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[sah-miz-daht; Russian suh-myiz-daht] /ˈsɑ mɪzˌdɑt; Russian sə myɪzˈdɑt/
a clandestine publishing system within the Soviet Union, by which forbidden or unpublishable literature was reproduced and circulated privately.
a work or periodical circulated by this system.
Origin of samizdat
1965-70; < Russian samizdát, equivalent to sam(o)- self- + izdát(el'stvo) publishing agency; coined as a jocular allusion to the compound names of official Soviet publishing organs, e.g., Gosizdát for Gosudárstvennoe izdátel'stvo State Publishing House Unabridged
Based on the Random House Dictionary, © Random House, Inc. 2017.
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Examples from the Web for samizdat
Historical Examples
  • The bigger the market – the more pressure is applied to clamp down on the samizdat entrepreneurs.

    After the Rain Sam Vaknin
British Dictionary definitions for samizdat


/Russian səmizˈdat/
noun (in the former Soviet Union)
  1. a system of clandestine printing and distribution of banned or dissident literature
  2. (as modifier): a samizdat publication
Word Origin
C20: from Russian, literally: self-published
Collins English Dictionary - Complete & Unabridged 2012 Digital Edition
© William Collins Sons & Co. Ltd. 1979, 1986 © HarperCollins
Publishers 1998, 2000, 2003, 2005, 2006, 2007, 2009, 2012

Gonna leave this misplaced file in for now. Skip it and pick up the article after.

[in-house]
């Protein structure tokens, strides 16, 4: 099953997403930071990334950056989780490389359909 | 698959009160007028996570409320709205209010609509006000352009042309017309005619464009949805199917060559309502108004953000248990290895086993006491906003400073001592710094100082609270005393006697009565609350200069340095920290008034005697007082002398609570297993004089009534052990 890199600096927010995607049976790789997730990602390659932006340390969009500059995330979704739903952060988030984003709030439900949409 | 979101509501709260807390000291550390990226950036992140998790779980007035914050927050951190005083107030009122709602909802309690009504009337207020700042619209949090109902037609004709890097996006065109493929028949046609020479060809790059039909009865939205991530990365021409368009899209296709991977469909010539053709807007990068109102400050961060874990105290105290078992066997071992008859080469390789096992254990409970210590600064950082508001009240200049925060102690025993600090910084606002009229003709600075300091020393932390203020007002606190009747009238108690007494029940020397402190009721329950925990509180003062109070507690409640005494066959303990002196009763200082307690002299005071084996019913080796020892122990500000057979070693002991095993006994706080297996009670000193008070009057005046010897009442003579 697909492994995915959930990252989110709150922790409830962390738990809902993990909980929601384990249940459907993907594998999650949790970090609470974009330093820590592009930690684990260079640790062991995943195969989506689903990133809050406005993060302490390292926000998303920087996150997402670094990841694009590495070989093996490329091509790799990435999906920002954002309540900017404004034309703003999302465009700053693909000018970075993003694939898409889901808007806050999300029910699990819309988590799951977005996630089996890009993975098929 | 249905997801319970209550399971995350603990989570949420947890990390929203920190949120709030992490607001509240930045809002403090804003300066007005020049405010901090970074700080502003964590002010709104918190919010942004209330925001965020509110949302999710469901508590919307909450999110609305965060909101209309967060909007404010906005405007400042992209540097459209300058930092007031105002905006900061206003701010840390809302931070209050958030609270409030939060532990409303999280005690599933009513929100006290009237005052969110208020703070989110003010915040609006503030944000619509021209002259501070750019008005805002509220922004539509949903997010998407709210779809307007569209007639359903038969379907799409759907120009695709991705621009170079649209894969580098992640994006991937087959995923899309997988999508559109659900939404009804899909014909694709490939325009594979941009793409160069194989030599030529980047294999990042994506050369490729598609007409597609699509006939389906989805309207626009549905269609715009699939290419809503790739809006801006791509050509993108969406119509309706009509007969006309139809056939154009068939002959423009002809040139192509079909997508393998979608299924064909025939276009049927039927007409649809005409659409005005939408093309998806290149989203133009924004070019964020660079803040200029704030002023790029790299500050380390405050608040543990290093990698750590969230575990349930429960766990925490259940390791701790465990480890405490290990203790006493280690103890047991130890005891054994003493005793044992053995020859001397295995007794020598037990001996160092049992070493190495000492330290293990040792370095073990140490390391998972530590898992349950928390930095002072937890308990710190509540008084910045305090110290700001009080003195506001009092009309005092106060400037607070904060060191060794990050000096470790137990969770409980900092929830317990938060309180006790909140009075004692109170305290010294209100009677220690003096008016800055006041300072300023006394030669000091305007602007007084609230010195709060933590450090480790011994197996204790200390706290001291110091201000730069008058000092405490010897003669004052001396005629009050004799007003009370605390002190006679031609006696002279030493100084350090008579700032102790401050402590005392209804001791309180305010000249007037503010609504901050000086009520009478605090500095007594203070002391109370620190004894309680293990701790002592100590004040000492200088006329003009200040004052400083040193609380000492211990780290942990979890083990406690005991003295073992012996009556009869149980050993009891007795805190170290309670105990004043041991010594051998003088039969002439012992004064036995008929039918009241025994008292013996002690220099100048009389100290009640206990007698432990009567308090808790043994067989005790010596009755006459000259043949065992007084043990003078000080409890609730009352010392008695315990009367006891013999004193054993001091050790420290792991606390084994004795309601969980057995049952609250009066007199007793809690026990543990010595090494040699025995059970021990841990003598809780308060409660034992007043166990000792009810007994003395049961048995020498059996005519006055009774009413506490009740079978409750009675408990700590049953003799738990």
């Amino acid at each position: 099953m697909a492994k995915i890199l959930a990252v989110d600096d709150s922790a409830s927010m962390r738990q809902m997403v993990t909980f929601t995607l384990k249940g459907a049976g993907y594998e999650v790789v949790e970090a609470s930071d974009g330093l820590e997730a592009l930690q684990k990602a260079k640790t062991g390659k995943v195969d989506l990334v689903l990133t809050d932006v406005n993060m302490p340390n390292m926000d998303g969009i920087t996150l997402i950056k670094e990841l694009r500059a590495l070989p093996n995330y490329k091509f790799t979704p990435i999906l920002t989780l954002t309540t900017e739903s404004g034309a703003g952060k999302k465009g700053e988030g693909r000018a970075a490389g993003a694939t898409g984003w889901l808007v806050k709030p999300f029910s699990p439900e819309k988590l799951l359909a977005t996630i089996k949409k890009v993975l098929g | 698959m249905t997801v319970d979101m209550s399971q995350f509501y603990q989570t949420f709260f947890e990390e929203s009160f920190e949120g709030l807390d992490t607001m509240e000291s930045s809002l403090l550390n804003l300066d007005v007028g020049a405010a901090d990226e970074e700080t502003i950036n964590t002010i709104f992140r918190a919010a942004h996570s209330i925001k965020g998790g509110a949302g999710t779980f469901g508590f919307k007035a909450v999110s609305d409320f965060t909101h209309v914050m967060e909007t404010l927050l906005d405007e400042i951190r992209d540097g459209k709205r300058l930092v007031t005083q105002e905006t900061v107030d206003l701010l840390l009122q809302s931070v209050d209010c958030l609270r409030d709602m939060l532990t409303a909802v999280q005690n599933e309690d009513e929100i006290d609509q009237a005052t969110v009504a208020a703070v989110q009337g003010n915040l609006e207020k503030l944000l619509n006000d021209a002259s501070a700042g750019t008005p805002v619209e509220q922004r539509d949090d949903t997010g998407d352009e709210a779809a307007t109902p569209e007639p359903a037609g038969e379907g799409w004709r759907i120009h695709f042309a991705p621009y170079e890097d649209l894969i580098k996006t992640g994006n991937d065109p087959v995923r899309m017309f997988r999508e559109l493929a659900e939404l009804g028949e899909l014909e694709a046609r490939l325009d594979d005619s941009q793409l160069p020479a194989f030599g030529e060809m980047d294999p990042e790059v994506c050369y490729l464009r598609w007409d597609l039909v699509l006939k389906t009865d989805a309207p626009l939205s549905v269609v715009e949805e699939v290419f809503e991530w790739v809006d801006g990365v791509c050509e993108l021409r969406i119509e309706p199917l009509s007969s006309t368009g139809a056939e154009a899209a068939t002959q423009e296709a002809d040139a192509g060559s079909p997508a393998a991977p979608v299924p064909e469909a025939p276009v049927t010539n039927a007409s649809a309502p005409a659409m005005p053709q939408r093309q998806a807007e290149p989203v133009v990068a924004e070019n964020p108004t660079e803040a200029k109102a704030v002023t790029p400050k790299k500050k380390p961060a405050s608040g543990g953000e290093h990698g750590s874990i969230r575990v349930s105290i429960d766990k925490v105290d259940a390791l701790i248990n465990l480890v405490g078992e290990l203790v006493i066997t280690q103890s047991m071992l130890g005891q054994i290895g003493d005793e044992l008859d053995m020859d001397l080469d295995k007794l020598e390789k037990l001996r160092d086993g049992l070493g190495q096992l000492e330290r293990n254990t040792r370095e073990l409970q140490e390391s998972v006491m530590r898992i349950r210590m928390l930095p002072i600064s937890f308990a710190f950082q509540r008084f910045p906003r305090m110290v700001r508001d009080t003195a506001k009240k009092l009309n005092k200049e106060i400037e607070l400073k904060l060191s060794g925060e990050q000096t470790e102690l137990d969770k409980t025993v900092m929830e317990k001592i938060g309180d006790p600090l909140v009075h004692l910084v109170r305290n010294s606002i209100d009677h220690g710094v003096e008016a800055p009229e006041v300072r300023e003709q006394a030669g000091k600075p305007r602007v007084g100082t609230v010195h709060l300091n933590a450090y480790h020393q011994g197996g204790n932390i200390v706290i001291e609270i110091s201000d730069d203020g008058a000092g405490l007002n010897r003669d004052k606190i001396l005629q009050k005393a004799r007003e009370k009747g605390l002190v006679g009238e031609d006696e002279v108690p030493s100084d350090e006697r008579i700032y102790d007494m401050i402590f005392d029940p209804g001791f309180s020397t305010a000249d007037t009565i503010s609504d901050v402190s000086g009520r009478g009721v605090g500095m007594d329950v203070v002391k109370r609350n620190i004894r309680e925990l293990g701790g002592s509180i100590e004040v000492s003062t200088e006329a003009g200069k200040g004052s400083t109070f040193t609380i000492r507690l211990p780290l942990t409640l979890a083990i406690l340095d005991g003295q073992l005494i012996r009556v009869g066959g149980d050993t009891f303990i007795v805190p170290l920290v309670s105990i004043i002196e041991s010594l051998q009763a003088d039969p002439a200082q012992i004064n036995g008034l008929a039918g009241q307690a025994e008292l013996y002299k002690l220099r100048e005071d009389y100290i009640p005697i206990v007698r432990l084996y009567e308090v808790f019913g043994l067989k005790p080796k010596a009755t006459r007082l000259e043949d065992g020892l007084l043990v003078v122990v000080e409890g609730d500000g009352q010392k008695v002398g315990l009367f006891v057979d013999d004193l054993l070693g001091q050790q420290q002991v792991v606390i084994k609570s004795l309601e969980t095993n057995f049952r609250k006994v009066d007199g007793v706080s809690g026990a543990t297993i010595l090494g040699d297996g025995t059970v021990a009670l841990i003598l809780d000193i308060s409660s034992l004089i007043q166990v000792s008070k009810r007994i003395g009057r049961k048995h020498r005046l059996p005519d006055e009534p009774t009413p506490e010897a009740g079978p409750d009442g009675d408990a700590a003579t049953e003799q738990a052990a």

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Word Origin and History for samizdat

"illegal and clandestine copying and sharing of literature," 1967, from Russian samizdat, literally "self-publishing," from sam "self" (see same) + izdatel'stvo "publishing" (from iz "from, out of," from PIE *eghs; see ex-; + dat' "to give," from PIE *do-; see date (n.1)). Said to be a word-play on Gosizdat, the former state publishing house of the U.S.S.R. One who took part in it was a samizdatchik (plural samizdatchiki).

Online Etymology Dictionary, © 2010 Douglas Harper
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samizdat in Technology

(Russian, literally "self publishing") The process of disseminating documentation via underground channels. Originally referred to photocopy duplication and distribution of banned books in the former Soviet Union; now refers by obvious extension to any less-than-official promulgation of textual material, especially rare, obsolete, or never-formally-published computer documentation. Samizdat is obviously much easier when one has access to high-bandwidth networks and high-quality laser printers.
Strictly, "samizdat" only applies to distribution of needed documents that are otherwise unavailable, and not to duplication of material that is available for sale under copyright.
See Lions Book for a historical example.
See also: hacker ethic.
[Jargon File]

The Free On-line Dictionary of Computing, © Denis Howe 2010
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